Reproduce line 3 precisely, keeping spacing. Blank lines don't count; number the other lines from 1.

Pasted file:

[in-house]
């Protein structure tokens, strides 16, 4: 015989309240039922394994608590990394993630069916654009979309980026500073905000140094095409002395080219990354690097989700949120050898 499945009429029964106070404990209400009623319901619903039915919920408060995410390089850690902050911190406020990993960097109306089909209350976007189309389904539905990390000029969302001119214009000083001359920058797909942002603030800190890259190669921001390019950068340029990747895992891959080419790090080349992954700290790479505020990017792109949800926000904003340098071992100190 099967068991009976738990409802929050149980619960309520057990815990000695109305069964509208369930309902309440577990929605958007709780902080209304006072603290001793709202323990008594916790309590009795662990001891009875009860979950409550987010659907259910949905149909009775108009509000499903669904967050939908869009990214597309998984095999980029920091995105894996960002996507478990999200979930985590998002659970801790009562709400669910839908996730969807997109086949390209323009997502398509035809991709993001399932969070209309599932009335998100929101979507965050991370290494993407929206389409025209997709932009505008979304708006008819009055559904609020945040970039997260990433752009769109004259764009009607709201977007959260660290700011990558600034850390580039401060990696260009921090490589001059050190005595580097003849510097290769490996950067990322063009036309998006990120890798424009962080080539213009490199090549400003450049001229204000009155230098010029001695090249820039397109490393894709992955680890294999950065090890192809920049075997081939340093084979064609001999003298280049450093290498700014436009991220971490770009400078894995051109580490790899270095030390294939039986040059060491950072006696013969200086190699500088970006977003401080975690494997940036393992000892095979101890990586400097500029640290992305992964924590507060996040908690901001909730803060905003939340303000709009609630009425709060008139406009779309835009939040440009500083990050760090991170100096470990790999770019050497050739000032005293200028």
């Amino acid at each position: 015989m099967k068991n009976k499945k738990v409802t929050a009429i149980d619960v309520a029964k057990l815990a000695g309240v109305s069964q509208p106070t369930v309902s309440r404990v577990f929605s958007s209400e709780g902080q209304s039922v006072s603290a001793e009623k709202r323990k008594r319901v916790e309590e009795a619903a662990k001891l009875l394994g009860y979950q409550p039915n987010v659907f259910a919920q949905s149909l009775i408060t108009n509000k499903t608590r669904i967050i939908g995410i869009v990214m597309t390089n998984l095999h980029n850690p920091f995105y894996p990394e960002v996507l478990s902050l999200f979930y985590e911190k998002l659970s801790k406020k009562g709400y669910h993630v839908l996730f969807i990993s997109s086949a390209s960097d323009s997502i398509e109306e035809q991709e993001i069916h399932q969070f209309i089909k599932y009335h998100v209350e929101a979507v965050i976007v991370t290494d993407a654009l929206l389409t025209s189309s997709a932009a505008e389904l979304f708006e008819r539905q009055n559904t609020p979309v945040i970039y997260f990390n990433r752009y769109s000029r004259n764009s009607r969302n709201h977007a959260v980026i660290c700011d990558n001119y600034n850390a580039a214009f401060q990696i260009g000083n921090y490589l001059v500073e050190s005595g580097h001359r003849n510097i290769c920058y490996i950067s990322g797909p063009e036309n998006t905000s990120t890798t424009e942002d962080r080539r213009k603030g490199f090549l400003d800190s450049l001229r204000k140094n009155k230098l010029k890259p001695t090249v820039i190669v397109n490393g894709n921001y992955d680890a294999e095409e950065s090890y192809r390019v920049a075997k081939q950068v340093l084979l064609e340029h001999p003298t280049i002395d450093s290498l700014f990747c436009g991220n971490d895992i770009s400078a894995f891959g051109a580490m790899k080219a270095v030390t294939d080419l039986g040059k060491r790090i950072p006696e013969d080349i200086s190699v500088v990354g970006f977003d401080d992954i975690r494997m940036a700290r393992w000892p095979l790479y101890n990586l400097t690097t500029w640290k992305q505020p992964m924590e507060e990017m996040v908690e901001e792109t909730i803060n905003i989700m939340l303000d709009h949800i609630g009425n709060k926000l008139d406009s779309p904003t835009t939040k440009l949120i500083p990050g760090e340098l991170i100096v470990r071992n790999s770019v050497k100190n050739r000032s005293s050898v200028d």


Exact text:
């Amino acid at each position: 015989m099967k068991n009976k499945k738990v409802t929050a009429i149980d619960v309520a029964k057990l815990a000695g309240v109305s069964q509208p106070t369930v309902s309440r404990v577990f929605s958007s209400e709780g902080q209304s039922v006072s603290a001793e009623k709202r323990k008594r319901v916790e309590e009795a619903a662990k001891l009875l394994g009860y979950q409550p039915n987010v659907f259910a919920q949905s149909l009775i408060t108009n509000k499903t608590r669904i967050i939908g995410i869009v990214m597309t390089n998984l095999h980029n850690p920091f995105y894996p990394e960002v996507l478990s902050l999200f979930y985590e911190k998002l659970s801790k406020k009562g709400y669910h993630v839908l996730f969807i990993s997109s086949a390209s960097d323009s997502i398509e109306e035809q991709e993001i069916h399932q969070f209309i089909k599932y009335h998100v209350e929101a979507v965050i976007v991370t290494d993407a654009l929206l389409t025209s189309s997709a932009a505008e389904l979304f708006e008819r539905q009055n559904t609020p979309v945040i970039y997260f990390n990433r752009y769109s000029r004259n764009s009607r969302n709201h977007a959260v980026i660290c700011d990558n001119y600034n850390a580039a214009f401060q990696i260009g000083n921090y490589l001059v500073e050190s005595g580097h001359r003849n510097i290769c920058y490996i950067s990322g797909p063009e036309n998006t905000s990120t890798t424009e942002d962080r080539r213009k603030g490199f090549l400003d800190s450049l001229r204000k140094n009155k230098l010029k890259p001695t090249v820039i190669v397109n490393g894709n921001y992955d680890a294999e095409e950065s090890y192809r390019v920049a075997k081939q950068v340093l084979l064609e340029h001999p003298t280049i002395d450093s290498l700014f990747c436009g991220n971490d895992i770009s400078a894995f891959g051109a580490m790899k080219a270095v030390t294939d080419l039986g040059k060491r790090i950072p006696e013969d080349i200086s190699v500088v990354g970006f977003d401080d992954i975690r494997m940036a700290r393992w000892p095979l790479y101890n990586l400097t690097t500029w640290k992305q505020p992964m924590e507060e990017m996040v908690e901001e792109t909730i803060n905003i989700m939340l303000d709009h949800i609630g009425n709060k926000l008139d406009s779309p904003t835009t939040k440009l949120i500083p990050g760090e340098l991170i100096v470990r071992n790999s770019v050497k100190n050739r000032s005293s050898v200028d």